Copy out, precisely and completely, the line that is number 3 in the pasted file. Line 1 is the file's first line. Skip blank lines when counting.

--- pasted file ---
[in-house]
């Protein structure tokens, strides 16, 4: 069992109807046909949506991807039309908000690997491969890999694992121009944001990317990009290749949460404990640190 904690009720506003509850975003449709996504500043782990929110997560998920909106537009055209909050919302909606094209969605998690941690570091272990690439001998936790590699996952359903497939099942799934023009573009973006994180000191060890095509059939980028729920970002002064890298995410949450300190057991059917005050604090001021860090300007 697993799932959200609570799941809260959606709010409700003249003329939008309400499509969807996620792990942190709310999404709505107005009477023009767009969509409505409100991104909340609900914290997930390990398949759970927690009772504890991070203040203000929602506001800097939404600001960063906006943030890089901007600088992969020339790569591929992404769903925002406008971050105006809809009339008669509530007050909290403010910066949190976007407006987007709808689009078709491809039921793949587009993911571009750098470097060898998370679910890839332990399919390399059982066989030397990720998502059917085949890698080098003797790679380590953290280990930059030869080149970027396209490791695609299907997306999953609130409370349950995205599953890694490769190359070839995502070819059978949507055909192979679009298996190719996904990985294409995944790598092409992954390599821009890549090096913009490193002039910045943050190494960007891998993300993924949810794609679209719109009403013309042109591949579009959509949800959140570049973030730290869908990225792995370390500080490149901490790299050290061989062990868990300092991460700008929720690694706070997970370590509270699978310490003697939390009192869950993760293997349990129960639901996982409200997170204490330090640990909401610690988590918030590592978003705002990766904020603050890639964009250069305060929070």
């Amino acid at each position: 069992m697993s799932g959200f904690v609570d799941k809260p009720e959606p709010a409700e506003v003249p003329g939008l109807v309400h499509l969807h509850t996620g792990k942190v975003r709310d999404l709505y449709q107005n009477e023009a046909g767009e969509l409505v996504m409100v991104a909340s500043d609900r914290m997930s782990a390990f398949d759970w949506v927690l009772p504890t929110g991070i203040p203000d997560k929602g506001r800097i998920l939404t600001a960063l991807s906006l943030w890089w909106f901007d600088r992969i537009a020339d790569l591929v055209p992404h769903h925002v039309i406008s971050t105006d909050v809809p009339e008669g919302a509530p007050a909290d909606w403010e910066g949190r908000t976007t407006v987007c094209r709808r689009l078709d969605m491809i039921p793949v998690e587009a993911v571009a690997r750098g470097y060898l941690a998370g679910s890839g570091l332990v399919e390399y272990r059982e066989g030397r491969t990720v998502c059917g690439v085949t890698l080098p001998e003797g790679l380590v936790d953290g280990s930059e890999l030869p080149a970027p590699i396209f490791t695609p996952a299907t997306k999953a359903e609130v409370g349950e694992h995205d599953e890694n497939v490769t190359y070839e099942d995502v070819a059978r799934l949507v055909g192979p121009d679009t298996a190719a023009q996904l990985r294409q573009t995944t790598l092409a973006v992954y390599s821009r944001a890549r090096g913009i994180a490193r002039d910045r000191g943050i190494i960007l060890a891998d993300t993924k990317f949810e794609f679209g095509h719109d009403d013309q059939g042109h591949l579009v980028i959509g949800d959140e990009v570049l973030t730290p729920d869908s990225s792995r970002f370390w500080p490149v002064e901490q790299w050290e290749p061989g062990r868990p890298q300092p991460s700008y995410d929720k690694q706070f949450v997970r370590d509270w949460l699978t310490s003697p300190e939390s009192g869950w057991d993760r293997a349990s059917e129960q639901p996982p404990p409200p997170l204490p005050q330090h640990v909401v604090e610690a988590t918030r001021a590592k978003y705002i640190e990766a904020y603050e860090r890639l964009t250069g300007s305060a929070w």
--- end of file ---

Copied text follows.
């Amino acid at each position: 069992m697993s799932g959200f904690v609570d799941k809260p009720e959606p709010a409700e506003v003249p003329g939008l109807v309400h499509l969807h509850t996620g792990k942190v975003r709310d999404l709505y449709q107005n009477e023009a046909g767009e969509l409505v996504m409100v991104a909340s500043d609900r914290m997930s782990a390990f398949d759970w949506v927690l009772p504890t929110g991070i203040p203000d997560k929602g506001r800097i998920l939404t600001a960063l991807s906006l943030w890089w909106f901007d600088r992969i537009a020339d790569l591929v055209p992404h769903h925002v039309i406008s971050t105006d909050v809809p009339e008669g919302a509530p007050a909290d909606w403010e910066g949190r908000t976007t407006v987007c094209r709808r689009l078709d969605m491809i039921p793949v998690e587009a993911v571009a690997r750098g470097y060898l941690a998370g679910s890839g570091l332990v399919e390399y272990r059982e066989g030397r491969t990720v998502c059917g690439v085949t890698l080098p001998e003797g790679l380590v936790d953290g280990s930059e890999l030869p080149a970027p590699i396209f490791t695609p996952a299907t997306k999953a359903e609130v409370g349950e694992h995205d599953e890694n497939v490769t190359y070839e099942d995502v070819a059978r799934l949507v055909g192979p121009d679009t298996a190719a023009q996904l990985r294409q573009t995944t790598l092409a973006v992954y390599s821009r944001a890549r090096g913009i994180a490193r002039d910045r000191g943050i190494i960007l060890a891998d993300t993924k990317f949810e794609f679209g095509h719109d009403d013309q059939g042109h591949l579009v980028i959509g949800d959140e990009v570049l973030t730290p729920d869908s990225s792995r970002f370390w500080p490149v002064e901490q790299w050290e290749p061989g062990r868990p890298q300092p991460s700008y995410d929720k690694q706070f949450v997970r370590d509270w949460l699978t310490s003697p300190e939390s009192g869950w057991d993760r293997a349990s059917e129960q639901p996982p404990p409200p997170l204490p005050q330090h640990v909401v604090e610690a988590t918030r001021a590592k978003y705002i640190e990766a904020y603050e860090r890639l964009t250069g300007s305060a929070w």